Using Data to Drive Security Decisions (and not the Reverse)

The textbook view of using business data to drive security management goes something like this: Data is fed from across the enterprise ecosystem into a large-scale database. The data is then subjected to advanced analytics that uncover subtle correlations. The resulting insights are then used to make scientific data-driven decisions. This is how it’s drawn up in Enterprise Security Management 101, and it all makes perfect sense.

Except that this is not how it’s typically done. In far too many cases, the process is reversed. For example, a brand new CISO might want to show that the last person in the job was a total loser. Correlations are then invented that will support this view. The business ecosystem is then scanned to find data that can justify this pre-ordained conclusion. The whole thing is done backwards.

Such observation on data-driven versus data-justified security management was a point of great discussion recently between myself and Jon Hawes of Panaseer. We had a stimulating conversation about how to help CISO teams use data to drive good decisions, rather than to justify bad ones. The Panaseer teams understands the difference, and I was keen to learn more.

From a platform perspective, Panaseer offers precisely what you would expect from a data-driven management support platform for enterprise security. It includes connectors for familiar cyber security tools such as Palo Alto Networks firewalls and Rapid7 scanners, as well as for enterprise IT components such as asset inventory management systems. Their website lists the full range of tools supported.

The Panaseer platform uses common data model on which collected data indicators can be mapped. For example, Tanium might refer to an entity one way, whereas Sophos and Qualys systems might use different designations. The platform makes sense of all this by baselining the data into a uniform framework. This is harder than it looks and the Panaseer approach looks sensible to me.

Jon explained to me that the starting point for many customers using the Panaseer platform often requires some enhancement. “Our customers make use of the platform to deal with the four primary modes of management – namely, periodic, planned, ad hoc, and crisis,” Jon explained to me. “But we have noticed that most CISOs operate mostly ad hoc.”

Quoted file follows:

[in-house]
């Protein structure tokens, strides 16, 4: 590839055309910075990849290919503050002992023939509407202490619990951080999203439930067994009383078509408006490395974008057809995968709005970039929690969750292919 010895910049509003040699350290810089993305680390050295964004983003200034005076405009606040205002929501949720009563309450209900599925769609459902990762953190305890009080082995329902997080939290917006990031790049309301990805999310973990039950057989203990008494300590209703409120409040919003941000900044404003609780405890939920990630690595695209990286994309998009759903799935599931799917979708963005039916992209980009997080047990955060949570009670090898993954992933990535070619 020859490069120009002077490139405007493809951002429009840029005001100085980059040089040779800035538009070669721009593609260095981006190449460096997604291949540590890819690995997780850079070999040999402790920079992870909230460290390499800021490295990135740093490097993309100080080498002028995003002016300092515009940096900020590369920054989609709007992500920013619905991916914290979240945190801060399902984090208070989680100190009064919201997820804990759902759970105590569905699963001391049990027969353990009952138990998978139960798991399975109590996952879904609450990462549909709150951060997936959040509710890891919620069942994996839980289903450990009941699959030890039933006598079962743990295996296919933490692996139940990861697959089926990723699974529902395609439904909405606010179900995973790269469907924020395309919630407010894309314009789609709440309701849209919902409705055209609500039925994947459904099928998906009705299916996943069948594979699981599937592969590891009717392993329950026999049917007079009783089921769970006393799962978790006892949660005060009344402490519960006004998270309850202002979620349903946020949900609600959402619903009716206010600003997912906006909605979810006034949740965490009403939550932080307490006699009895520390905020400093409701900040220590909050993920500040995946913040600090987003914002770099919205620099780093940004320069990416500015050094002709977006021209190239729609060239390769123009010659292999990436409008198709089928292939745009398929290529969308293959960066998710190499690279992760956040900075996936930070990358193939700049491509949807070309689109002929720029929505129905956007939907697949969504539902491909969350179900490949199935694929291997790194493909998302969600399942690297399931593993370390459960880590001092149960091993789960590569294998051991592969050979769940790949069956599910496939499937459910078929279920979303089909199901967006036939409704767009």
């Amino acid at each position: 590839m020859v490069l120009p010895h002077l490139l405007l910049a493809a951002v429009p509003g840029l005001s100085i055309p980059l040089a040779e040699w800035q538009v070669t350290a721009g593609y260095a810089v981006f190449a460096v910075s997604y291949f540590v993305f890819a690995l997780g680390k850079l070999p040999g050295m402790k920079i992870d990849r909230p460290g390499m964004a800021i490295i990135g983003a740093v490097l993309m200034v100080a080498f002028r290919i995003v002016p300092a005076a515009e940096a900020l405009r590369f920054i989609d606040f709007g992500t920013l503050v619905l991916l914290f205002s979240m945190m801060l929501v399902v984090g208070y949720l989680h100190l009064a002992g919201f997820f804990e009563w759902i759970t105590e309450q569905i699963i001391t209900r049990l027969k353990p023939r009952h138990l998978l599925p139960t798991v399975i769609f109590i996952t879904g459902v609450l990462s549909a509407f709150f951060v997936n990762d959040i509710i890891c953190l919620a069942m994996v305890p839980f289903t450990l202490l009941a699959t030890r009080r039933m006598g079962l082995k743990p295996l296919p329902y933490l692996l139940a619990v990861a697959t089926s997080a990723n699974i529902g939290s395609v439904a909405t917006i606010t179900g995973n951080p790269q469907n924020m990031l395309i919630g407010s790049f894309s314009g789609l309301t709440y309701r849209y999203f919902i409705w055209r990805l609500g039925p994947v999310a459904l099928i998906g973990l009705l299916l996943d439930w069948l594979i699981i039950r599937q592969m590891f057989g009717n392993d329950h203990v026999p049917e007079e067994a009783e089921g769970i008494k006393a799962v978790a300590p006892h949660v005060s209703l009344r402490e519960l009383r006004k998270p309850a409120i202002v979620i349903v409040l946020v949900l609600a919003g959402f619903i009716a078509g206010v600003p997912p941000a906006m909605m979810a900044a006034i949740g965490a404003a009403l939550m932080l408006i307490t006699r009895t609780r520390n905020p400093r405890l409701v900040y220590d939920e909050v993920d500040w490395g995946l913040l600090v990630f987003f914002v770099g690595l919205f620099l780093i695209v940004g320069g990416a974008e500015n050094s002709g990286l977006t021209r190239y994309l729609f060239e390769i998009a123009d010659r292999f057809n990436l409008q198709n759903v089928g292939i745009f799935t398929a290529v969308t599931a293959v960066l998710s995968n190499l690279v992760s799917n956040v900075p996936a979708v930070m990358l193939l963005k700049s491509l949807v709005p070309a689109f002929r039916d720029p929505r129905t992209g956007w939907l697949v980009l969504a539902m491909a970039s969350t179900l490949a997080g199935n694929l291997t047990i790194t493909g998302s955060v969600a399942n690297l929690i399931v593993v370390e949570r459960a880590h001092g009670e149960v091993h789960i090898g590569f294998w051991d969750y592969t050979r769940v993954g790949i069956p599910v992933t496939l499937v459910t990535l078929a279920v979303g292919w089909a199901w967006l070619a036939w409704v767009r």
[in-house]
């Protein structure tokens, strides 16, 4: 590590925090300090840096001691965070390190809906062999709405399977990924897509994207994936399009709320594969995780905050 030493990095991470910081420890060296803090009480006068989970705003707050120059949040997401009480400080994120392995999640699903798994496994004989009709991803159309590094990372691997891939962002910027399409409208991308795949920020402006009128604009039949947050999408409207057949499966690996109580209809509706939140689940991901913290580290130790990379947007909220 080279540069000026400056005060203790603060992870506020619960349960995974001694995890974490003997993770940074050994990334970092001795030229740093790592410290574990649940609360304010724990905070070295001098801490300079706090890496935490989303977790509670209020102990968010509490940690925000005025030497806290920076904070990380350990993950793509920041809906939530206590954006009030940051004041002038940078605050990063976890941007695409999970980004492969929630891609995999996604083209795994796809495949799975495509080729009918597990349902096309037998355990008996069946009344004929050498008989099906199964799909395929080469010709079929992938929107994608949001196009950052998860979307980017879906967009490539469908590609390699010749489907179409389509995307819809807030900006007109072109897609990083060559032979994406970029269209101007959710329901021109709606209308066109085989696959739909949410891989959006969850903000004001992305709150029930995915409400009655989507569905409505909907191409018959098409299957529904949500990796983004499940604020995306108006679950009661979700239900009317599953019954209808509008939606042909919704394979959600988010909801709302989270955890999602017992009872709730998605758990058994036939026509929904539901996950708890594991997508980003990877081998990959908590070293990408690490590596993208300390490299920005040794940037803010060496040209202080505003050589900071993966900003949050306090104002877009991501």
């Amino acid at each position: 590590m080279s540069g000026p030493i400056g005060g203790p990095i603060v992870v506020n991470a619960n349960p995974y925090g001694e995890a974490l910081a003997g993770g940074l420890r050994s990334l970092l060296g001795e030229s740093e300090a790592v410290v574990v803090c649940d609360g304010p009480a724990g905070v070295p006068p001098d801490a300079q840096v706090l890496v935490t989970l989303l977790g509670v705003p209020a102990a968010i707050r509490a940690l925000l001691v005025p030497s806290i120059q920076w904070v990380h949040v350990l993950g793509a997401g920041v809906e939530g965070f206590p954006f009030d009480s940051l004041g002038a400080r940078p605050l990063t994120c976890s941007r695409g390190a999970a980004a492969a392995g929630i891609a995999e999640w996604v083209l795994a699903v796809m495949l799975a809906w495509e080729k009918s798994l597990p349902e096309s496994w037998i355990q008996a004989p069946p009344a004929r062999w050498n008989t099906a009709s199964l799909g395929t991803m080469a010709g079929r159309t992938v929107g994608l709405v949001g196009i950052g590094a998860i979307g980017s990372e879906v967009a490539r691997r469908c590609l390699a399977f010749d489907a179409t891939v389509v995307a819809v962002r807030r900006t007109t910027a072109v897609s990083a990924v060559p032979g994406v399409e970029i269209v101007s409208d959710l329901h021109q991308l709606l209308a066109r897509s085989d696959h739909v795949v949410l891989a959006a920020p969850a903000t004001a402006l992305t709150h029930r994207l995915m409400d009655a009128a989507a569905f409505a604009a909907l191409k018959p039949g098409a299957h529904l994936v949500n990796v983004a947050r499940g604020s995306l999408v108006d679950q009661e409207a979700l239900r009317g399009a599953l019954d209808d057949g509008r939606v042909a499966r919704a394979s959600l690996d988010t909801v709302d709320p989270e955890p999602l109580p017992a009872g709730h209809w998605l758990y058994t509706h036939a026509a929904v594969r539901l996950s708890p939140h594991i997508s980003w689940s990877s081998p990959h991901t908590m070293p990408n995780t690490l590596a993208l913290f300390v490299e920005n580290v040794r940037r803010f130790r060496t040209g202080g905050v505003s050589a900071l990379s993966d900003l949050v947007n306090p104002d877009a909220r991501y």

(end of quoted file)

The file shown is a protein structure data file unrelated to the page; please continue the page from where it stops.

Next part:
This point was easy to accept, as it’s been my experience that despite increased executive focus on security (which is good), amidst increasing cyber attacks that require management attention (which is bad), the vast majority of decision-making by enterprise security teams is made on a day-to-day basis using ad hoc justifications and instinctual guidance.

Jon and I agreed that security decisions rely far too often on subjective and personal motivations with data custom-fit to support pre-determined goals. Worried about the next tuition payment? Well, then toss up a chart at the next Board Meeting showing your obvious awesomeness. Need two more years until retirement? Well, then find some good news for the next senior management committee meeting. And so on.

Being a CISO, or just participating in the vocation of enterprise security requires a spirit and honesty that are easy to vocalize, but much harder to balance. For example, enterprise security managers are frequently asked to calm down senior leadership, while also providing an accurate depiction of risk. This produces a difficult tight rope on which to walk, and the temptation to cook the data is high.

This is why – and I am sure Jon and the Panaseer team would agree . . . this is why it is essential to adopt a data-driven management approach for enterprise security. Look, I would never argue for more passivity in any management concern. But perhaps we must be a tad less proactive making early judgments. We must be more scientific in decision-making, which requires standing behind our data, rather than next to it.

I know this approach can put security teams in awkward positions. Data might suggest that the expensive IAM deployment you funded last year is not working. Or data might suggest that your big patch management push is barely covering the inventory. I know these are uncomfortable situations, but unless we are honest in managing enterprise security, we will continue to trail the offense. I think you know this is true.

By the way, there is a silver lining here: When you adopt a data-driven approach, your credibility with boards and senior leaders will skyrocket. They will know that problems are never masked, but they will also come to accept that reported successes are never pre-engineered. You will be viewed as an honest broker, and this is not only good for you, but also good for our profession.

Let me know your thoughts.